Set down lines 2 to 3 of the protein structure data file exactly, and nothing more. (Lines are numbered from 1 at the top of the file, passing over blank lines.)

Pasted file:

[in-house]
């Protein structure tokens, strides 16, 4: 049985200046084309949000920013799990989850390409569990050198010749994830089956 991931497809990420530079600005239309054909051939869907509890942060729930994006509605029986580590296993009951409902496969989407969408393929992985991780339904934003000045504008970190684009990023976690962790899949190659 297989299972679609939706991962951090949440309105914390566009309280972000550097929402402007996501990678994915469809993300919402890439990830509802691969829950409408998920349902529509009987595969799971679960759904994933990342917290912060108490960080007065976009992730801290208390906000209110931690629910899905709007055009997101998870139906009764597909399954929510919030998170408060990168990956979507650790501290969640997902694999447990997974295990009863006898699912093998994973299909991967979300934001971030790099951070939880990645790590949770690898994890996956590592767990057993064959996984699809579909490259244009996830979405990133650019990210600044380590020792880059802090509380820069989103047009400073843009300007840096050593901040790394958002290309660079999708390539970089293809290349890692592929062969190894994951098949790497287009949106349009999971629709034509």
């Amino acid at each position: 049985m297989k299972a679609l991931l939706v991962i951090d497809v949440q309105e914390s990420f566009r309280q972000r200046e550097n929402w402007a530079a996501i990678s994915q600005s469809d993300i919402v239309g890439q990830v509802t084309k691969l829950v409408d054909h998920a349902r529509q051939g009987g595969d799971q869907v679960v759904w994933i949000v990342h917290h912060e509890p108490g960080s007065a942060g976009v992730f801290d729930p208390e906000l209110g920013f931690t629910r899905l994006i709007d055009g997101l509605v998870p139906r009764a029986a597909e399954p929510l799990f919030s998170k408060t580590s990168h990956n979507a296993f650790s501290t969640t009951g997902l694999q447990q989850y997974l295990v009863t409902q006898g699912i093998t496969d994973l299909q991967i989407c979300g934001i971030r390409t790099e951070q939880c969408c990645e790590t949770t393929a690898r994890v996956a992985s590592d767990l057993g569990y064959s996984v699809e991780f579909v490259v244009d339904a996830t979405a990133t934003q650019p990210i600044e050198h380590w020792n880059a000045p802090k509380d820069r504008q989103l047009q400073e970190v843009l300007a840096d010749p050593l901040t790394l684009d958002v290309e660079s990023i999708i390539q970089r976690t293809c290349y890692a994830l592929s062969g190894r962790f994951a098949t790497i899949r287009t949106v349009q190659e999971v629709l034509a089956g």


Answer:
């Protein structure tokens, strides 16, 4: 049985200046084309949000920013799990989850390409569990050198010749994830089956 991931497809990420530079600005239309054909051939869907509890942060729930994006509605029986580590296993009951409902496969989407969408393929992985991780339904934003000045504008970190684009990023976690962790899949190659 297989299972679609939706991962951090949440309105914390566009309280972000550097929402402007996501990678994915469809993300919402890439990830509802691969829950409408998920349902529509009987595969799971679960759904994933990342917290912060108490960080007065976009992730801290208390906000209110931690629910899905709007055009997101998870139906009764597909399954929510919030998170408060990168990956979507650790501290969640997902694999447990997974295990009863006898699912093998994973299909991967979300934001971030790099951070939880990645790590949770690898994890996956590592767990057993064959996984699809579909490259244009996830979405990133650019990210600044380590020792880059802090509380820069989103047009400073843009300007840096050593901040790394958002290309660079999708390539970089293809290349890692592929062969190894994951098949790497287009949106349009999971629709034509």
């Amino acid at each position: 049985m297989k299972a679609l991931l939706v991962i951090d497809v949440q309105e914390s990420f566009r309280q972000r200046e550097n929402w402007a530079a996501i990678s994915q600005s469809d993300i919402v239309g890439q990830v509802t084309k691969l829950v409408d054909h998920a349902r529509q051939g009987g595969d799971q869907v679960v759904w994933i949000v990342h917290h912060e509890p108490g960080s007065a942060g976009v992730f801290d729930p208390e906000l209110g920013f931690t629910r899905l994006i709007d055009g997101l509605v998870p139906r009764a029986a597909e399954p929510l799990f919030s998170k408060t580590s990168h990956n979507a296993f650790s501290t969640t009951g997902l694999q447990q989850y997974l295990v009863t409902q006898g699912i093998t496969d994973l299909q991967i989407c979300g934001i971030r390409t790099e951070q939880c969408c990645e790590t949770t393929a690898r994890v996956a992985s590592d767990l057993g569990y064959s996984v699809e991780f579909v490259v244009d339904a996830t979405a990133t934003q650019p990210i600044e050198h380590w020792n880059a000045p802090k509380d820069r504008q989103l047009q400073e970190v843009l300007a840096d010749p050593l901040t790394l684009d958002v290309e660079s990023i999708i390539q970089r976690t293809c290349y890692a994830l592929s062969g190894r962790f994951a098949t790497i899949r287009t949106v349009q190659e999971v629709l034509a089956g």